In recent days, there have been some reports that Nasrin Sotoudeh had disappeared. Khandan explained that she has not disappeared, but that various Iranian authorities have been renouncing their responsibility for her case. While Evin Prison is operated by Iran’s Prisons Organization, under the Iranian Judiciary, Ward 209 is operated by the Intelligence Ministry, whose minister answers directly to the Supreme Leader.

Reza Khandan, the husband of prominent human rights lawyer and prisoner of conscience Nasrin Sotoudeh, told the International Campaign for Human Rights in Iran that she is currently spending 20 days in solitary confinement, expected to end Wednesday. The human rights lawyer is being held in Ward 209 of Evin Prison, he said.

“When Nasrin launched her hunger strike, our visiting days had been confirmed for Sundays, along with the other women prisoners of conscience. As she is in solitary confinement, though, they say she is banned from having visitors,” Khandan told the Campaign. “But that is totally irrelevant—these 20 days of solitary confinement are going to be completed in the next three days, and she is supposed to be transferred to general ward. The problem is, she has not had a phone call for 18 months, and we have not been informed about her transfer to the general ward this week. Our first official visit [since her solitary confinement] was going to be next Sunday, but it has been canceled due to A’shura [a religious public holiday].”

In recent days, there have been some reports that Nasrin Sotoudeh had disappeared. Khandan explained that she has not disappeared, but that various Iranian authorities have been renouncing their responsibility for her case. While Evin Prison is operated by Iran’s Prisons Organization, under the Iranian Judiciary, Ward 209 is operated by the Intelligence Ministry, whose minister answers directly to the Supreme Leader.

“Nasrin is in Ward 209. The Ward 209 authorities say that she is there but they take no responsibility. On the other hand, Evin officials say that they abdicated authority [to Ward 209]. So I mentioned once that Nasrin is judicially disappearing, and it led to a misunderstanding. I have had an advance warning here: these authorities renouncing responsibility shows that if anything happens to her, they will abdicate any responsibility for that,” Khandan told the Campaign.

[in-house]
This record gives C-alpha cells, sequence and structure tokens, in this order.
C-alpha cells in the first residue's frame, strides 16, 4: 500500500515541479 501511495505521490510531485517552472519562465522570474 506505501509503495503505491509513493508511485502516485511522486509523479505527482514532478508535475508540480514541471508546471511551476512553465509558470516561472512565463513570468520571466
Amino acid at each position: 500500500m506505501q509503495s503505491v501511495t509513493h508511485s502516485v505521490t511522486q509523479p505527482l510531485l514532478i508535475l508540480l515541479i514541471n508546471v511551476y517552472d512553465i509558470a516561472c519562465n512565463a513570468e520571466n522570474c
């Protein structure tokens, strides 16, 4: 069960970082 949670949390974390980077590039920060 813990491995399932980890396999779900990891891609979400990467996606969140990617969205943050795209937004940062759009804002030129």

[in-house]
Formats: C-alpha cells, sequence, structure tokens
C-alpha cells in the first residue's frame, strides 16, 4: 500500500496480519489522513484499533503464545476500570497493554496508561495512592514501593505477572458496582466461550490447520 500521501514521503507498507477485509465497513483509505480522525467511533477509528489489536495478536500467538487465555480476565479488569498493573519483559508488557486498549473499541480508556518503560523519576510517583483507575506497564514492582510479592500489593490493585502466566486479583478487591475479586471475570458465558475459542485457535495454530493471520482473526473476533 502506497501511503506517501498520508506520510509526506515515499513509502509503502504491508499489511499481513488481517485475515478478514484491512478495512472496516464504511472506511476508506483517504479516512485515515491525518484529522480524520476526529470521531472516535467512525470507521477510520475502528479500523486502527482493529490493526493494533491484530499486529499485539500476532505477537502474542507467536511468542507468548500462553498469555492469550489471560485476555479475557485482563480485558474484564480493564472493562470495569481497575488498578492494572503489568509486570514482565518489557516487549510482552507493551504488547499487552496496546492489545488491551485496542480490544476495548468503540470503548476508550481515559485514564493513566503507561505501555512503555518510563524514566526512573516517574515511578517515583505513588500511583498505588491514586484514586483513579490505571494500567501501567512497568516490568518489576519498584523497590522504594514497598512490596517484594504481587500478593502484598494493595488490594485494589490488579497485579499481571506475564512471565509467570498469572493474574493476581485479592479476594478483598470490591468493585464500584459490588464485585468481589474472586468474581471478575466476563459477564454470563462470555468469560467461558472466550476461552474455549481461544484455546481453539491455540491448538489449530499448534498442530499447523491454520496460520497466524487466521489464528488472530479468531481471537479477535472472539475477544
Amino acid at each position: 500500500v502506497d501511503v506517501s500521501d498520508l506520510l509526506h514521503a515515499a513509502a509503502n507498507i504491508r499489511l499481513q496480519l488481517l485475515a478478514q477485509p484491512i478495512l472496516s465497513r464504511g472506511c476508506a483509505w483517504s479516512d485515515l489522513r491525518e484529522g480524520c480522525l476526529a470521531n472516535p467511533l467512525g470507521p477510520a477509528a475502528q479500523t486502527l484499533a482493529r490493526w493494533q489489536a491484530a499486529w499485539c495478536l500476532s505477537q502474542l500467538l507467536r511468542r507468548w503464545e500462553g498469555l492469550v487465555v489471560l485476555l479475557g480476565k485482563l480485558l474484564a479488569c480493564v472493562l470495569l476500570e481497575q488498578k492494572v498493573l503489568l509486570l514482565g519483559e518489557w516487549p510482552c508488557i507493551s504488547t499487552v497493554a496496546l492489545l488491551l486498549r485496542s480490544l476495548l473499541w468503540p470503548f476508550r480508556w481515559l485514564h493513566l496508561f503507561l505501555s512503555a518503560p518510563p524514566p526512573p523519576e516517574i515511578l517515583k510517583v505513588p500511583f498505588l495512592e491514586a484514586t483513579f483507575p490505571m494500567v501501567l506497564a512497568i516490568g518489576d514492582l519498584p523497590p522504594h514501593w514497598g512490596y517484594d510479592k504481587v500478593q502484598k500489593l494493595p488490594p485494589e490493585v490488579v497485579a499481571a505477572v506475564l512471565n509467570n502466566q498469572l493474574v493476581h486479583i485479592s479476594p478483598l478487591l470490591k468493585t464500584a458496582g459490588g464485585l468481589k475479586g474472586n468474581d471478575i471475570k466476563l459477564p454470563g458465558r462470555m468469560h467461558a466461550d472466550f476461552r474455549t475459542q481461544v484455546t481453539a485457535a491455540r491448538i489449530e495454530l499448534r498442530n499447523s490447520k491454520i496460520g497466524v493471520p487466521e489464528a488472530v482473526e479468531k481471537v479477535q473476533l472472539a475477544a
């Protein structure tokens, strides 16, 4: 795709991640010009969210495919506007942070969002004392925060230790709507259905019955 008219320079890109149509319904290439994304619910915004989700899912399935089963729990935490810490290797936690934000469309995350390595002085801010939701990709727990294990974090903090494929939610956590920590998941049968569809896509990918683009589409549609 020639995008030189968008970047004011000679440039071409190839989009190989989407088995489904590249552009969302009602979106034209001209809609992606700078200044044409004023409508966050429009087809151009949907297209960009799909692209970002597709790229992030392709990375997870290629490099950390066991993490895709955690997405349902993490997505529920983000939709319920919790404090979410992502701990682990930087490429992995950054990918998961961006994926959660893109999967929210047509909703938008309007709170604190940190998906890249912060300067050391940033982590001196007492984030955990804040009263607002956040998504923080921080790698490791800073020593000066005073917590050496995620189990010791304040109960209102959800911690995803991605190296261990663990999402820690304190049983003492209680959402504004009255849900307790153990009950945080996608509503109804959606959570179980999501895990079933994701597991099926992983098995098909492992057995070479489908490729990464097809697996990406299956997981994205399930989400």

Discussing the denial of visitations, Khandan said, “According to the law, she is not banned from visits now, but these internal political games in Evin have deprived her of weekly visits. There was one 10-minute visit that was granted to our children in an office building away from the regular meeting hall because the Tehran Prosecutor was going to give an interview the following day. A reporter was supposed to ask a question regarding visiting Nasrin, and this way the Prosecutor had a response.”

Nasrin Sotoudeh, a lawyer and human rights activist, is one of the female prisoners at Evin Prison who launched a hunger strike to protest her conditions on October 17, 2012. In response, she was been transferred to solitary confinement on October 31, and her concerned have gone unanswered. Sotoudeh was originally arrested on September 4, 2010, and sentenced to 11 years in prison, 20 years barred from practicing law, and 20 years barred from leaving Iran. An appeals court later reduced Sotoudeh’s prison sentence to 6 years and her ban from practicing law to 10 years.

Regarding his wife’s condition, Khandan told the Campaign, “There are no facilities in solitary confinement. She was just given a book, her eyeglasses, and a heating pad. She is currently living in a cell with three walls and a door and those items I just listed. I hope she will be transferred to the general ward as soon as possible, in order to have better treatment. Our children managed to visit her for a few minutes on November 12, but they are not able to give us a proper picture of their mother’s condition; they just told us that she was underweight. We don’t know how much she has deteriorated, and I’m afraid Nasrin’s other close relatives were not allowed to meet her.”